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The Northern Star was carried on with remarkable vigour, without regard to honour or honesty or truth in any respect which at the moment was in the opinion of the proprietor and editor likely to increase the absurd and mischievous popularity of O'Connor and the sale of the paper....
The Editor of the Northern Star collected accounts of political meetings from all parts, in London and some other large towns people were paid to collect this kind of information, and in every place the active radical reformers being desirous of notice were willing to furnish accounts, and every meeting if even only half a dozen persons were present were represented as meetings at particular places and the reader was led to conclude that they were meetings of considerable numbers of inhabitants of the place. Meetings which were attended by many persons were reported at length and the smaller meetings in longer or shorter paragraphs, the reports of each of the large meetings filling many columns and the small meetings being many in number occupying one or more whole pages. Thus the paper became the medium of communication between all radical reformers, its sale continued to increase rapidly, and that of all the other radical papers fell.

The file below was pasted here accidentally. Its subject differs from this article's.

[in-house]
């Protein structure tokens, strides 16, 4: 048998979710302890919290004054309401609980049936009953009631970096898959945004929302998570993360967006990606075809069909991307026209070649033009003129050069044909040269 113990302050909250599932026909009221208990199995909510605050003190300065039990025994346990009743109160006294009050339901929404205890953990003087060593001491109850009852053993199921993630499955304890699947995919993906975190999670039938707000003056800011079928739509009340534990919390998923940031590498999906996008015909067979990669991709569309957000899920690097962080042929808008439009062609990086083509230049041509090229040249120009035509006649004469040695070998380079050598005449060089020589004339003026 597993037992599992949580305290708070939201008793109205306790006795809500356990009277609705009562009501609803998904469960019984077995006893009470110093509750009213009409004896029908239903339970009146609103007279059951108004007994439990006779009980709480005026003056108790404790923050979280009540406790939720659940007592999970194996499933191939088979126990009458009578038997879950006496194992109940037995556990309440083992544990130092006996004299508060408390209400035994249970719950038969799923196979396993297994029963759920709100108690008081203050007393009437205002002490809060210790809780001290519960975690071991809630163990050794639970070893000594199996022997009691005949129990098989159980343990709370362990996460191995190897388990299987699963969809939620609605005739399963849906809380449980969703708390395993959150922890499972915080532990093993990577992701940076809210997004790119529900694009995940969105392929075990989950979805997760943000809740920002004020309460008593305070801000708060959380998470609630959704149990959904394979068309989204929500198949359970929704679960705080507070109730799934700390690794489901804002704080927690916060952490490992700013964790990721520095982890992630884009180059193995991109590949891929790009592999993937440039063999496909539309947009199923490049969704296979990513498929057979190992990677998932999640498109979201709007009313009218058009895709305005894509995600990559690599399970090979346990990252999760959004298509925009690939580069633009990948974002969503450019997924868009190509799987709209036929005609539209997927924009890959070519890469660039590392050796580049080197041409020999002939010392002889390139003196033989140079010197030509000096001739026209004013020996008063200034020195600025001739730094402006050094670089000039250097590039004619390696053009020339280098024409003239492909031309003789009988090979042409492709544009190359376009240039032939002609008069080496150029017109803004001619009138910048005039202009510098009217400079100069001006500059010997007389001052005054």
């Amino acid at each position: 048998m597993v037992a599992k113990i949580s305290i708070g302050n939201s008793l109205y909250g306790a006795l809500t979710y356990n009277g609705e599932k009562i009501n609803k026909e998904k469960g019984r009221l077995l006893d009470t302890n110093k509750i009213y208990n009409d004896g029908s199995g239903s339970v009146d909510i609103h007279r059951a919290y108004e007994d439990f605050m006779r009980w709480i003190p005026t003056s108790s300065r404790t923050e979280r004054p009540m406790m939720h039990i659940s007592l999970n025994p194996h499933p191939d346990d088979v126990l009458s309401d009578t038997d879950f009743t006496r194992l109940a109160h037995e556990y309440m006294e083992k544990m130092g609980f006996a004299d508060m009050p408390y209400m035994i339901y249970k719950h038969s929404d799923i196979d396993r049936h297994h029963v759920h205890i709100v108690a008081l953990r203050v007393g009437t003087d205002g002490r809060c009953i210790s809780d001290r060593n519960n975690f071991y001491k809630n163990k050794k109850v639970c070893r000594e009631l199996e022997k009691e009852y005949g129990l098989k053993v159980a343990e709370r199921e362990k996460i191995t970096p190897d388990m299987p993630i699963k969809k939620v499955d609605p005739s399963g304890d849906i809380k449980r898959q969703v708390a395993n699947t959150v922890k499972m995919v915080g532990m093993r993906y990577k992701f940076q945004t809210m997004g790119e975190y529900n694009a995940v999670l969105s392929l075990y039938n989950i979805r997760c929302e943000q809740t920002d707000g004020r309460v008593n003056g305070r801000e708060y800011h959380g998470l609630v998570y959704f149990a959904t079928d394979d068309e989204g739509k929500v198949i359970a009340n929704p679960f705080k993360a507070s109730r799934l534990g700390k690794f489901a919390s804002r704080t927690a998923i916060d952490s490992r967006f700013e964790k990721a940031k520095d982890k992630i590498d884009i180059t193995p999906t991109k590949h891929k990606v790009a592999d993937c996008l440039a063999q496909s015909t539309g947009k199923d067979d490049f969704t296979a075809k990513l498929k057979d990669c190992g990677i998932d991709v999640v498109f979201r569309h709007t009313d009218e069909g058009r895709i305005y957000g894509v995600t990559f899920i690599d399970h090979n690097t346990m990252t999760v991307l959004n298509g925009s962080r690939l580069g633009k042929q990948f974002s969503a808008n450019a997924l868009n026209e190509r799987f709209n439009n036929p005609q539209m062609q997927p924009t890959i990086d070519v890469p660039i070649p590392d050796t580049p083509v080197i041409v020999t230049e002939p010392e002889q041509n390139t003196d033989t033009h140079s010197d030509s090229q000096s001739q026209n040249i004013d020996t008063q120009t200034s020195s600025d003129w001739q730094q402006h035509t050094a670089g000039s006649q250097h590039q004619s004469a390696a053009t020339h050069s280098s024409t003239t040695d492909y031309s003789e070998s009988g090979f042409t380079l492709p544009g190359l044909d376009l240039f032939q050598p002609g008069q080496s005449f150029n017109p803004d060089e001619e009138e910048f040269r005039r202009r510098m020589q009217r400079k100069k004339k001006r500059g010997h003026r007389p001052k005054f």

O'Brien wrote long and well adapted papers to the notions which had been carefully instilled into each of the vast number of working men who took an interest in public matters. . . . They were grossly misled and sadly abused, but the writings of O'Brien tended to increase the sale of the paper, helped to make O'Connor a great man in his own conceit, enabled him to pay Hill and O'Brien money enough to induce them to go on vigorously, and by the constant application of the same sentiments satisfy themselves that the commencement of the change that had predicted was near at hand, and led to the assurances each of these men soon afterwards gave the people that, the whole of the six points for which they had contended would be enacted by the Parliament on a day they named,.. . From their proceedings subsequent to the time now treated of no doubt can be entertained that these men fully expected to see all that they had promised accomplished.
Francis Place, Historical Narrative, 1838. This extract was written in 1843.
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